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Old 12-17-2019, 12:25 PM   #11 (permalink)
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Quote:
Originally Posted by oil pan 4 View Post
I'm in fly over country and I make it with with none other than a 24kwh leaf and associated pathetic range.
You and 3500 other people in New Mexico have taken the “plug in” plunge.
(annual sales are in the hundreds there BEVs are not separated from PHEV)
Compared to the 683,000 registrations of ICEs in the state.

I don’t think it’s range or cost or tax credits or even acceptance holding flyover folks back but misconceptions.
I get to read more and more messages like the one below

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Old 12-17-2019, 12:55 PM   #12 (permalink)
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Originally Posted by rmay635703 View Post
Why should I have to pay 10 years of gas tax on my car?
But potentially millions of “rich” $64,000 a year folks get a $7500 a car payoff due to the bill in the republican senate?


Why should a doctors derelict rice farm he uses for hunting land get him an annual $50,000 government payoff while a small dairy farm pays tax penalties ?


Since the payoff is guaranteed anyway shouldn’t it be used for its intended purpose, instead of in a completely ineffective way in an area that won’t use or need it?
What do you mean by the payoff being guaranteed? Any subsidy can be revoked at any time, and just because we made a mistake earlier subsidizing something doesn't mean we need to double down on our mistakes. Even better would be to cut the losses by eliminating the subsidies.

I'm a huge fan of EVs, which is why I'm completely against subsidies for them. It would be like being a Usain Bolt fan, but insisting he start every race with a 10ft head start on everyone else. If something is better, then it's better and needs no "help". Further, if we're going to take taxpayer money, the benefit needs to be quantified along with the cost. So, how many extra EVs do we have on the road due to the subsidy, and how many seconds did it forestall global warming? I guarantee that study wasn't done, because this is about politics, not about effectiveness.

Fire all the politicians and give then a couple nights in jail to think about what they've done. There will be some good ones in there, but they are guilty by association.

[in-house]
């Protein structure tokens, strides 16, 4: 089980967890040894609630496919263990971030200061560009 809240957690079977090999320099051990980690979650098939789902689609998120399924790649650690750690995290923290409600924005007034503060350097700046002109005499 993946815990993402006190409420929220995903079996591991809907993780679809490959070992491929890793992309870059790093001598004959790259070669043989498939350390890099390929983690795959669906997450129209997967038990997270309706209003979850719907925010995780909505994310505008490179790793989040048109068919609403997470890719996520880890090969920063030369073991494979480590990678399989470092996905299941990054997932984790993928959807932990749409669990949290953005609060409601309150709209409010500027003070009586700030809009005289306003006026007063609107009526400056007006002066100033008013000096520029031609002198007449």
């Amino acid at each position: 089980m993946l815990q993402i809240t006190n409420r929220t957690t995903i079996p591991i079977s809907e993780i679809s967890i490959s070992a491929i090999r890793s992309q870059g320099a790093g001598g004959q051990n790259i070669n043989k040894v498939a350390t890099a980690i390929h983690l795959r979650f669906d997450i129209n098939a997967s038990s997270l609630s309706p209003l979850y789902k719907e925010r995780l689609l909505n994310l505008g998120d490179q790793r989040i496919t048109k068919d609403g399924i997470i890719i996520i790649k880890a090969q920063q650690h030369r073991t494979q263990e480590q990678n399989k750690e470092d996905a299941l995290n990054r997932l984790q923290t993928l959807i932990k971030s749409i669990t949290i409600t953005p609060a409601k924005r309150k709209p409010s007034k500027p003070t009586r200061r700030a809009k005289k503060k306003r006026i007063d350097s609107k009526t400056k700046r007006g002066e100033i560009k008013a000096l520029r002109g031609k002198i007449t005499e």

Your point about $7,500 tax benefit to the wealthy is exactly the kind of corruption I'm talking about. While I'm undecided on progressive taxation, I'm certainly firmly against regressive tax policy, and this is the very definition of regressive; a benefit only those with $7,500 in tax liability who are buying a new expensive car can take advantage of.

Quote:
Originally Posted by JSH View Post
Increasing the 200,000 cap on EV tax credits didn't make it into the omnibus bill.
Omnibus bill; another thing that should be illegal. Even suggesting 1 more thing be added to a bill should earn a politician a night in jail.

The seeds of the undoing of the United States are planted, and it will be a long slow decline.
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Old 12-17-2019, 03:07 PM   #13 (permalink)
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They can turn a subsidy into a penalty just like that.
Both sides do it.
Some retarded ev tax bill will likely be drafted early next year for new Mexico.
I will be paying 20,000 to 30,000 miles worth of fuel road tax each year if it passes.
The first time gm killed the electric car. This time the states will do it, at least all the ones not trying to force people to buy electric.

It still appears electrics and plug in hybrids are toys for mostly upper middle class and higher.
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Old 12-17-2019, 04:07 PM   #14 (permalink)
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Quote:
Originally Posted by oil pan 4 View Post
They can turn a subsidy into a penalty just like that.
Both sides do it.
Some retarded ev tax bill will likely be drafted early next year for new Mexico.
I will be paying 20,000 to 30,000 miles worth of fuel road tax each year if it passes.
The first time gm killed the electric car. This time the states will do it, at least all the ones not trying to force people to buy electric.

It still appears electrics and plug in hybrids are toys for mostly upper middle class and higher.
Yes, I blame all politicians and the citizens who elect them. Unfortunately we're stupid creatures that happily trade freedom for promises of "free" stuff. Most successful politicians realize this and leverage it for their political gain.

GM didn't kill the electric car; they pioneered it. The (lack of) economics killed it. You can't blame someone for making something unprofitable, and then being unwilling to continue selling it at a loss.